The Supreme Court in June ruled that the federal government can keep secret the food-stamp sales totals of grocery stores. By a 6 to 3 vote, the Court declared that such business records are exempt from disclosure under the federal Freedom of Information Act (FOIA). This case, started eight years ago by the Argus Leader, a South Dakotan newspaper, is another landmark in cloaking federal data from the American people.
The Court upheld keeping the data that the federal government receives secret despite there being no evidence that such disclosures would harm anyone. Argus Leader news editor Cory Myers labeled the decision “a massive blow to the public’s right to know how its tax dollars are being spent, and who is benefiting.” Grocery stores were not conscripted to take food stamps but they somehow have rights superior to American citizens, whose privacy continues to be ravaged by the National Security Agency.
Controversies over the food stamp program have multiplied as evidence accumulated revealing that the program is a public-health disaster. A 2017 study published in BMC Public Health found that food-stamp recipients were twice as likely to be obese as eligible non-recipients. That confirms a 2015 USDA report that revealed that food-stamp recipients are far more likely to be obese than eligible non-recipients (40 percent versus 32 percent). But the feds have consistently sought to limit public information on the program. The USDA and the Obama administration helped block a 2013 congressional proposal to disclose how recipients actually spend food stamps. Restrictions on disclosure have deterred bipartisan-supported reforms that would discontinue the use of food stamps for purchasing sugar-sweetened beverages — the item most commonly purchased with food stamps.
But instead of pushing for substantive reforms that would make the program less unhealthy, the Trump administration floated a proposal to distribute food boxes instead of food stamps to low-income Americans. The “Blue Apron” option was always doomed, but it allowed the Trump team to pretend they sought real reforms while keeping the grocery-store lobby happy.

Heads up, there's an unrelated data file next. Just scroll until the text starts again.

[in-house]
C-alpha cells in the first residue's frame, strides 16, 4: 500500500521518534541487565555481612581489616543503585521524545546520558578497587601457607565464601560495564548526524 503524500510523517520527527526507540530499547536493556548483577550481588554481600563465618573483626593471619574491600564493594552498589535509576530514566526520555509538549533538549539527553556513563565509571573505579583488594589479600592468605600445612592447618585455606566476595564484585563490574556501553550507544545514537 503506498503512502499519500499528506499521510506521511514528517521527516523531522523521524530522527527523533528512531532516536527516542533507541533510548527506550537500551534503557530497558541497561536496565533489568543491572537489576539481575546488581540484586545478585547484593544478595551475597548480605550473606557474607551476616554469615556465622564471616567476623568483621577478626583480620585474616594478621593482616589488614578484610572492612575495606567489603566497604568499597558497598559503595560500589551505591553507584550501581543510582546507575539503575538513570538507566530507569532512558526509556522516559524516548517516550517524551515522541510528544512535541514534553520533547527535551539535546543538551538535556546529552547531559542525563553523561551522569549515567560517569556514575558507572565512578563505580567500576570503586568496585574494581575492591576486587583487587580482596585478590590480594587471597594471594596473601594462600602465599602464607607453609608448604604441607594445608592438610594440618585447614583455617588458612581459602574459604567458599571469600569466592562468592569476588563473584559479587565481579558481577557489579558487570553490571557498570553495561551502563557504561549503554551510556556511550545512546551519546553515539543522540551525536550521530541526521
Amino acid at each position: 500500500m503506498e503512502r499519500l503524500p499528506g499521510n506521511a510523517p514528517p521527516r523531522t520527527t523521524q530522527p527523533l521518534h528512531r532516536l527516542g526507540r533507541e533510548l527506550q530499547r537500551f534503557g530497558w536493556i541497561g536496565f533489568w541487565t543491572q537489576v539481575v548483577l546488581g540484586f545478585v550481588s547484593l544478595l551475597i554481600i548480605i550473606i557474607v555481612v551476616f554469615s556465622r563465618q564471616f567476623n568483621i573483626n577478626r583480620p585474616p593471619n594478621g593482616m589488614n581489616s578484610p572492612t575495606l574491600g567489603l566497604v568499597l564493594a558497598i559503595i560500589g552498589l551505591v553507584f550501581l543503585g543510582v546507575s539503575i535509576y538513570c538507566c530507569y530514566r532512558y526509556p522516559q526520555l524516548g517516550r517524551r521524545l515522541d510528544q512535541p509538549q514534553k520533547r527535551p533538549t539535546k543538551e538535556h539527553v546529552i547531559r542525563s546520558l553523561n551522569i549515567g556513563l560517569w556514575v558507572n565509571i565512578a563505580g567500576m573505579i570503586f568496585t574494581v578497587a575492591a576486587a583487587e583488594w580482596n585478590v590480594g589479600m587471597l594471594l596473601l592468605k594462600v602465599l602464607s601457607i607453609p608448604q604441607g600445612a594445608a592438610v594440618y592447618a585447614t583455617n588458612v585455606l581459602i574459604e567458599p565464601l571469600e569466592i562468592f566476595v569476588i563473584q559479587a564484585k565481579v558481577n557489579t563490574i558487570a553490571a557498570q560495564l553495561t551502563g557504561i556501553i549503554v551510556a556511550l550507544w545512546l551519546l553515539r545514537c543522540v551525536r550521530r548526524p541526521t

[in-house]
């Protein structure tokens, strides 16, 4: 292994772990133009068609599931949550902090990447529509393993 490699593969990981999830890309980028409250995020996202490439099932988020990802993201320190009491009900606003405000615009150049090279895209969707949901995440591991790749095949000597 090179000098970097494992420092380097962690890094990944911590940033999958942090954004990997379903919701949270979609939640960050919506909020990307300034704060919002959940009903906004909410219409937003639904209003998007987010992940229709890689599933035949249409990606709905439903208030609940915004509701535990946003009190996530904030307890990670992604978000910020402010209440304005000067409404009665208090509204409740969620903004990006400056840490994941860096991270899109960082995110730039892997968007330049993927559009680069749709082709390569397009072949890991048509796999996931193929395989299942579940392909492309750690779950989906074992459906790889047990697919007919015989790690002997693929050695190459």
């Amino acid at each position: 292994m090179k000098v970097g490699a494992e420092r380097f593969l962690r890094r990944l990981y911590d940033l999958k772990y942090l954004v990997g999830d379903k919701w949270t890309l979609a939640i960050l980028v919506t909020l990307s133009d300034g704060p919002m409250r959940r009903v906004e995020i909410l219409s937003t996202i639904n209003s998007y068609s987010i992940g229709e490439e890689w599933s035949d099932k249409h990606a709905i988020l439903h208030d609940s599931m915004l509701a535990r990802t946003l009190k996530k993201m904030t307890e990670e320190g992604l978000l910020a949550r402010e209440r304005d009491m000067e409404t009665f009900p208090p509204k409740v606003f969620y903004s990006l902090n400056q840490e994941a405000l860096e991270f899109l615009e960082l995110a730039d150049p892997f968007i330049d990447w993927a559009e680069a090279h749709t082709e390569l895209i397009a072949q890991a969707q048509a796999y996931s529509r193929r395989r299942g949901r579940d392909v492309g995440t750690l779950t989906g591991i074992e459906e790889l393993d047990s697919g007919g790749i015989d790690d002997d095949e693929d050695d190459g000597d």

Justice Stephen Breyer’s dissent in the Argus Leader case warned that the decision “will deprive the public of information for reasons no better than convenience, skittishness, or bureaucratic inertia.” The Supreme Court gave a kick to a disclosure law that had already lost most of its teeth.
In October 2001, Attorney General John Ashcroft assured federal agencies that the Justice Department “will defend your decisions” to deny FOIA requests on broader grounds than previously prevailed. Judicial Watch characterized the Bush administration’s FOIA attitude as “arrogance throughout — that the government is not to be questioned.” The Bush administration blocked disclosures of almost all USA PATRIOT Act abuses and the ACLU later complained that “responses to FOIA requests are hopelessly slow.”
“Hope and Change” arrived on Barack Obama’s second day in office, when he called FOIA “the most prominent expression of a profound national commitment to ensuring an open government.” He declared that FOIA “should be administered with a clear presumption: In the face of doubt, openness prevails.”